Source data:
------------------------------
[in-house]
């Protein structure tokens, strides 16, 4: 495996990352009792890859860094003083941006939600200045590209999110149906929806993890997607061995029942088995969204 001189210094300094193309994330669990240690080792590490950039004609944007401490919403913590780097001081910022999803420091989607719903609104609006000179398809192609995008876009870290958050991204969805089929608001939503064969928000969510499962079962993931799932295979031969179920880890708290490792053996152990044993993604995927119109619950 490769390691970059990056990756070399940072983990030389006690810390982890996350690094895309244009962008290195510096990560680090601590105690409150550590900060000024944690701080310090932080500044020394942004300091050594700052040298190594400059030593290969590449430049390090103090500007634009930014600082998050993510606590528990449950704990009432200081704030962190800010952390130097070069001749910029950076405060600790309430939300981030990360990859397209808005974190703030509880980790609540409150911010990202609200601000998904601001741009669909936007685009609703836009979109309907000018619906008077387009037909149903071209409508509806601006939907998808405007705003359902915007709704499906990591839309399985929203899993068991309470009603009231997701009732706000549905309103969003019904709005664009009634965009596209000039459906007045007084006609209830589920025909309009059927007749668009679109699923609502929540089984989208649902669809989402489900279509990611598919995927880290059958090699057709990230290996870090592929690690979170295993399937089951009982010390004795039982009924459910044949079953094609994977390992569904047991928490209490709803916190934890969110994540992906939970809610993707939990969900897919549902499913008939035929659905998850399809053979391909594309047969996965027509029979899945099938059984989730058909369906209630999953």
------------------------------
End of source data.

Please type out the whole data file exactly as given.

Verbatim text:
[in-house]
């Protein structure tokens, strides 16, 4: 495996990352009792890859860094003083941006939600200045590209999110149906929806993890997607061995029942088995969204 001189210094300094193309994330669990240690080792590490950039004609944007401490919403913590780097001081910022999803420091989607719903609104609006000179398809192609995008876009870290958050991204969805089929608001939503064969928000969510499962079962993931799932295979031969179920880890708290490792053996152990044993993604995927119109619950 490769390691970059990056990756070399940072983990030389006690810390982890996350690094895309244009962008290195510096990560680090601590105690409150550590900060000024944690701080310090932080500044020394942004300091050594700052040298190594400059030593290969590449430049390090103090500007634009930014600082998050993510606590528990449950704990009432200081704030962190800010952390130097070069001749910029950076405060600790309430939300981030990360990859397209808005974190703030509880980790609540409150911010990202609200601000998904601001741009669909936007685009609703836009979109309907000018619906008077387009037909149903071209409508509806601006939907998808405007705003359902915007709704499906990591839309399985929203899993068991309470009603009231997701009732706000549905309103969003019904709005664009009634965009596209000039459906007045007084006609209830589920025909309009059927007749668009679109699923609502929540089984989208649902669809989402489900279509990611598919995927880290059958090699057709990230290996870090592929690690979170295993399937089951009982010390004795039982009924459910044949079953094609994977390992569904047991928490209490709803916190934890969110994540992906939970809610993707939990969900897919549902499913008939035929659905998850399809053979391909594309047969996965027509029979899945099938059984989730058909369906209630999953």